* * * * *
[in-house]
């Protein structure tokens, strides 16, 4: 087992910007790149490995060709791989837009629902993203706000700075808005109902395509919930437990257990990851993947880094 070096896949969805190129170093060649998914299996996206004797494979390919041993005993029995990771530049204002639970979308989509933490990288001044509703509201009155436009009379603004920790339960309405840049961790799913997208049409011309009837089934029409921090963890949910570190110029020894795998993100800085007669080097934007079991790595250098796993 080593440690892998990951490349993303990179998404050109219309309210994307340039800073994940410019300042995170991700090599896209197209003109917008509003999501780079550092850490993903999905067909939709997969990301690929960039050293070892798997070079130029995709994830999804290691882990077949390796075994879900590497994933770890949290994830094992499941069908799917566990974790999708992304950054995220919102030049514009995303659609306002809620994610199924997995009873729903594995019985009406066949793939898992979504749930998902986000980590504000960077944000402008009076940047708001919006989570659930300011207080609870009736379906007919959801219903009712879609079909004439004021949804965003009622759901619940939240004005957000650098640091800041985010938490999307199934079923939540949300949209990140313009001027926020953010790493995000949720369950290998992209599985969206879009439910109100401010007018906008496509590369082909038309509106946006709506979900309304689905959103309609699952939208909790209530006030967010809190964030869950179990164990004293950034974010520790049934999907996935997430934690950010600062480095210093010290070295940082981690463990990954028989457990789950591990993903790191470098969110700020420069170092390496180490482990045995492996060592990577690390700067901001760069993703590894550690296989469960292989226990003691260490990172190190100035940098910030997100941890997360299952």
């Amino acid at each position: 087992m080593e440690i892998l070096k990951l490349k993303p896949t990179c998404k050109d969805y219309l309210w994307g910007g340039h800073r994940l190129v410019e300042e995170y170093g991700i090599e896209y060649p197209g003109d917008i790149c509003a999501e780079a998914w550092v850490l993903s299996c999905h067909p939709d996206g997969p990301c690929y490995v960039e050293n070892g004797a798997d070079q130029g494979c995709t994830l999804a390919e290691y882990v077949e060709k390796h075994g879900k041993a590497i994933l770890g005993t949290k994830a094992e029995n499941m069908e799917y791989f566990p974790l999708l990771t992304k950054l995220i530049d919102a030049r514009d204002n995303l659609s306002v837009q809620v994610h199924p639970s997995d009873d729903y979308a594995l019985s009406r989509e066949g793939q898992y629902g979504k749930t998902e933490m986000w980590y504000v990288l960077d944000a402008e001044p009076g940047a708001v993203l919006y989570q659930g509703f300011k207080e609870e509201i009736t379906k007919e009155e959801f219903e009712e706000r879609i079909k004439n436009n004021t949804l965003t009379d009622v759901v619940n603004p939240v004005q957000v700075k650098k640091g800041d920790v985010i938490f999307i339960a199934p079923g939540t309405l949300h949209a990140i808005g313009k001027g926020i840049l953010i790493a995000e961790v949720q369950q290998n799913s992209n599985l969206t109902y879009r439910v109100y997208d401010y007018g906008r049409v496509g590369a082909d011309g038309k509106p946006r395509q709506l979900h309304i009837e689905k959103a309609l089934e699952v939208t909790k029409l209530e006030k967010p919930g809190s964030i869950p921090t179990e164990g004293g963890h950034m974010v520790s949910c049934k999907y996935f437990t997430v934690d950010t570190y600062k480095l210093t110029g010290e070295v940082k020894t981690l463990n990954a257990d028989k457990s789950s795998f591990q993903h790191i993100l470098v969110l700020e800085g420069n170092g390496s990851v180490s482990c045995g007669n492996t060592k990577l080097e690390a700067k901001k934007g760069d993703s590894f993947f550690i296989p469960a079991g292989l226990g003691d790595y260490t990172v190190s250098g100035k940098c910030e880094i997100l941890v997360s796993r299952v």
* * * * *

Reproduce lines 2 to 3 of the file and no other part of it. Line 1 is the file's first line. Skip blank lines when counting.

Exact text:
């Protein structure tokens, strides 16, 4: 087992910007790149490995060709791989837009629902993203706000700075808005109902395509919930437990257990990851993947880094 070096896949969805190129170093060649998914299996996206004797494979390919041993005993029995990771530049204002639970979308989509933490990288001044509703509201009155436009009379603004920790339960309405840049961790799913997208049409011309009837089934029409921090963890949910570190110029020894795998993100800085007669080097934007079991790595250098796993 080593440690892998990951490349993303990179998404050109219309309210994307340039800073994940410019300042995170991700090599896209197209003109917008509003999501780079550092850490993903999905067909939709997969990301690929960039050293070892798997070079130029995709994830999804290691882990077949390796075994879900590497994933770890949290994830094992499941069908799917566990974790999708992304950054995220919102030049514009995303659609306002809620994610199924997995009873729903594995019985009406066949793939898992979504749930998902986000980590504000960077944000402008009076940047708001919006989570659930300011207080609870009736379906007919959801219903009712879609079909004439004021949804965003009622759901619940939240004005957000650098640091800041985010938490999307199934079923939540949300949209990140313009001027926020953010790493995000949720369950290998992209599985969206879009439910109100401010007018906008496509590369082909038309509106946006709506979900309304689905959103309609699952939208909790209530006030967010809190964030869950179990164990004293950034974010520790049934999907996935997430934690950010600062480095210093010290070295940082981690463990990954028989457990789950591990993903790191470098969110700020420069170092390496180490482990045995492996060592990577690390700067901001760069993703590894550690296989469960292989226990003691260490990172190190100035940098910030997100941890997360299952």
């Amino acid at each position: 087992m080593e440690i892998l070096k990951l490349k993303p896949t990179c998404k050109d969805y219309l309210w994307g910007g340039h800073r994940l190129v410019e300042e995170y170093g991700i090599e896209y060649p197209g003109d917008i790149c509003a999501e780079a998914w550092v850490l993903s299996c999905h067909p939709d996206g997969p990301c690929y490995v960039e050293n070892g004797a798997d070079q130029g494979c995709t994830l999804a390919e290691y882990v077949e060709k390796h075994g879900k041993a590497i994933l770890g005993t949290k994830a094992e029995n499941m069908e799917y791989f566990p974790l999708l990771t992304k950054l995220i530049d919102a030049r514009d204002n995303l659609s306002v837009q809620v994610h199924p639970s997995d009873d729903y979308a594995l019985s009406r989509e066949g793939q898992y629902g979504k749930t998902e933490m986000w980590y504000v990288l960077d944000a402008e001044p009076g940047a708001v993203l919006y989570q659930g509703f300011k207080e609870e509201i009736t379906k007919e009155e959801f219903e009712e706000r879609i079909k004439n436009n004021t949804l965003t009379d009622v759901v619940n603004p939240v004005q957000v700075k650098k640091g800041d920790v985010i938490f999307i339960a199934p079923g939540t309405l949300h949209a990140i808005g313009k001027g926020i840049l953010i790493a995000e961790v949720q369950q290998n799913s992209n599985l969206t109902y879009r439910v109100y997208d401010y007018g906008r049409v496509g590369a082909d011309g038309k509106p946006r395509q709506l979900h309304i009837e689905k959103a309609l089934e699952v939208t909790k029409l209530e006030k967010p919930g809190s964030i869950p921090t179990e164990g004293g963890h950034m974010v520790s949910c049934k999907y996935f437990t997430v934690d950010t570190y600062k480095l210093t110029g010290e070295v940082k020894t981690l463990n990954a257990d028989k457990s789950s795998f591990q993903h790191i993100l470098v969110l700020e800085g420069n170092g390496s990851v180490s482990c045995g007669n492996t060592k990577l080097e690390a700067k901001k934007g760069d993703s590894f993947f550690i296989p469960a079991g292989l226990g003691d790595y260490t990172v190190s250098g100035k940098c910030e880094i997100l941890v997360s796993r299952v």